Panic buying grips Beijing as coronavirus cases surge: NPR

A resident carries her groceries at a supermarket in Beijing, on Friday. Residents of the Chinese capital were emptying supermarket shelves and massive delivery apps as the city government ordered rapid construction of COVID-19 quarantine centers and field hospitals.

By Han Guan/AP


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By Han Guan/AP


A resident carries her groceries at a supermarket in Beijing, on Friday. Residents of the Chinese capital were emptying supermarket shelves and massive delivery apps as the city government ordered rapid construction of COVID-19 quarantine centers and field hospitals.

By Han Guan/AP

BEIJING (AP) — Residents of China’s capital emptied massive supermarket shelves and delivery apps on Friday as the city government ordered an accelerated construction of COVID-19 quarantine centers and field hospitals.
The uncertainty and sporadic, unconfirmed reports of at least some Beijing neighborhoods being locked down have fueled demand for food and other supplies, something not seen in the city for months.

Daily cases of COVID-19 across the country set records, with 32,695 reported on Friday. Of these, 1,860 were in Beijing, most of them asymptomatic.

Improvised quarantine centers and field hospitals hastily set up in gymnasiums, exhibition centers and other large, open indoor spaces have become notorious for overcrowding, poor sanitation, lack of food supplies and lights that stay on for 24 hours.

Most of the city’s residents have already been advised not to leave their apartment complexes, some of which have been fenced off. At the entrances, workers in head-to-toe protective white overalls stop unauthorized persons and ensure that residents check their health apps on mobile phones to enter.

Some grocery delivery services in Beijing have reached capacity.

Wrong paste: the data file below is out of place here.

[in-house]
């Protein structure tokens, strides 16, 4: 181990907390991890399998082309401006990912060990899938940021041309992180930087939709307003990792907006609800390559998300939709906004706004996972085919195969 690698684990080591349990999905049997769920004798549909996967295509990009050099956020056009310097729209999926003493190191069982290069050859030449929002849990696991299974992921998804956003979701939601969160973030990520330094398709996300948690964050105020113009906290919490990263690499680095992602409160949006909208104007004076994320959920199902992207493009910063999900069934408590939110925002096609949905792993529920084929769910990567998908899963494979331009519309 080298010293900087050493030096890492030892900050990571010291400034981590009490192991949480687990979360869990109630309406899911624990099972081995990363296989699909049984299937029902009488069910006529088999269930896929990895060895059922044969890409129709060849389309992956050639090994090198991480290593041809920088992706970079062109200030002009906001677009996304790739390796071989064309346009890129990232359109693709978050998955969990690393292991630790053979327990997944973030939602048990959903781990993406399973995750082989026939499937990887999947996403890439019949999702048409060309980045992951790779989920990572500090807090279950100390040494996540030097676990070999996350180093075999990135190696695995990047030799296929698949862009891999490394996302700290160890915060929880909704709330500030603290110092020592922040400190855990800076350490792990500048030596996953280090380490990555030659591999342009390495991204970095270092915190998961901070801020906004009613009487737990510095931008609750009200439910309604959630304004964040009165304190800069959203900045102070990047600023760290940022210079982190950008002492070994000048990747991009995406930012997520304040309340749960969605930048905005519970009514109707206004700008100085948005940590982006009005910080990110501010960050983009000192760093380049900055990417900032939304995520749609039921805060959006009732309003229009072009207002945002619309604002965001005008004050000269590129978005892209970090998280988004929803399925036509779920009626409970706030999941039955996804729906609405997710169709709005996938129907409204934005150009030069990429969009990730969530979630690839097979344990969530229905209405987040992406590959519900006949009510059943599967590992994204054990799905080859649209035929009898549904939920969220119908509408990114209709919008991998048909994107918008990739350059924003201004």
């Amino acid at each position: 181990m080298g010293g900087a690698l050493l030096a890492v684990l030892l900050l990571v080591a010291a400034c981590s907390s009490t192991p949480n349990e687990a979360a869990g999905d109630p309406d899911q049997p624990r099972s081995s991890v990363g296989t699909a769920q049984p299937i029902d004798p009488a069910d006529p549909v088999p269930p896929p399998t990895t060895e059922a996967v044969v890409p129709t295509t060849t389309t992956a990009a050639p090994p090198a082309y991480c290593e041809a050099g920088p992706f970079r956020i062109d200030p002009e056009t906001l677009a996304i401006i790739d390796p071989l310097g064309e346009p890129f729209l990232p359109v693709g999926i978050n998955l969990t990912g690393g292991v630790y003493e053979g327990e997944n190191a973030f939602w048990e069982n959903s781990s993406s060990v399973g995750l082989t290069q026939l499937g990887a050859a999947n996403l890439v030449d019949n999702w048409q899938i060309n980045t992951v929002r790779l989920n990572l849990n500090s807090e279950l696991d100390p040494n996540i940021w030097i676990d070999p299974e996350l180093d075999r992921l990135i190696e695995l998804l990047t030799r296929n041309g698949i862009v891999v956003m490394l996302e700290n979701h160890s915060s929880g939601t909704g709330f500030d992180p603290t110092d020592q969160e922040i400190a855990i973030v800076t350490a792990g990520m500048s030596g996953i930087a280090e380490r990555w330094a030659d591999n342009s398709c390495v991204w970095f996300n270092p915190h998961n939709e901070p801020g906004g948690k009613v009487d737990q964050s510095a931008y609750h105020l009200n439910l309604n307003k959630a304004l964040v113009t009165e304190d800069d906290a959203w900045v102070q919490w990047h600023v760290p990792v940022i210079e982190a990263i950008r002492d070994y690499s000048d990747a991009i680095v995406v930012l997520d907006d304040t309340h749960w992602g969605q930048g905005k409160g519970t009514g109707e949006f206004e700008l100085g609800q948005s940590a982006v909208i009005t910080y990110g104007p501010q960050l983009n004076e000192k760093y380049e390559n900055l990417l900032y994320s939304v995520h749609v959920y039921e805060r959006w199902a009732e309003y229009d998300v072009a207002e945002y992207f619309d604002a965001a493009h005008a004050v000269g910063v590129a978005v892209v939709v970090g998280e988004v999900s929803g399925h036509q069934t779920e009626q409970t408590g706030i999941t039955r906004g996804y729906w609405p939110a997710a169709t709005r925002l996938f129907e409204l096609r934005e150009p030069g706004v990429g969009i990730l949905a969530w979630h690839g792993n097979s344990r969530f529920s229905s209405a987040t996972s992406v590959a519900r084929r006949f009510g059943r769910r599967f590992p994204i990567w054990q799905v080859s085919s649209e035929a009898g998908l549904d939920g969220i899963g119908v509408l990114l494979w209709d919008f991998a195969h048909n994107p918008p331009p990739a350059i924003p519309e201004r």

An increase in demand coupled with a shortage of workers has left some customers unable to book same-day Friday slots to buy food and supplies from popular online grocery services like Alibaba’s Freshippo and Meituan Maicai.

Online, some Chinese users said there were delivery workers whose compounds were closed, which contributed to the shortage of workers. The Associated Press could not independently confirm these reports.

Alibaba did not immediately comment.

At a press conference Friday afternoon, city government spokesman Xu Hejian said it was necessary to “strengthen management and guarantee service” for quarantine centers and field hospitals where those who tested positive for COVID-19 or had close contact with an infected person. They are taken away by the police.

Xu said authorities should “speed up” its construction and “coordinate the allocation of space, facilities, materials, personnel and other resources.”

Officials have in recent days repeatedly insisted that China must stick to its hardline “zero COVID” policy mandating lockdowns and mass testing and quarantining anyone suspected of having contact with the virus. The policy is seen as taking a huge toll on the economy and upending life in many Chinese cities, prompting the World Health Organization and others to call for a change of course — calls the ruling Communist Party angrily rejected.

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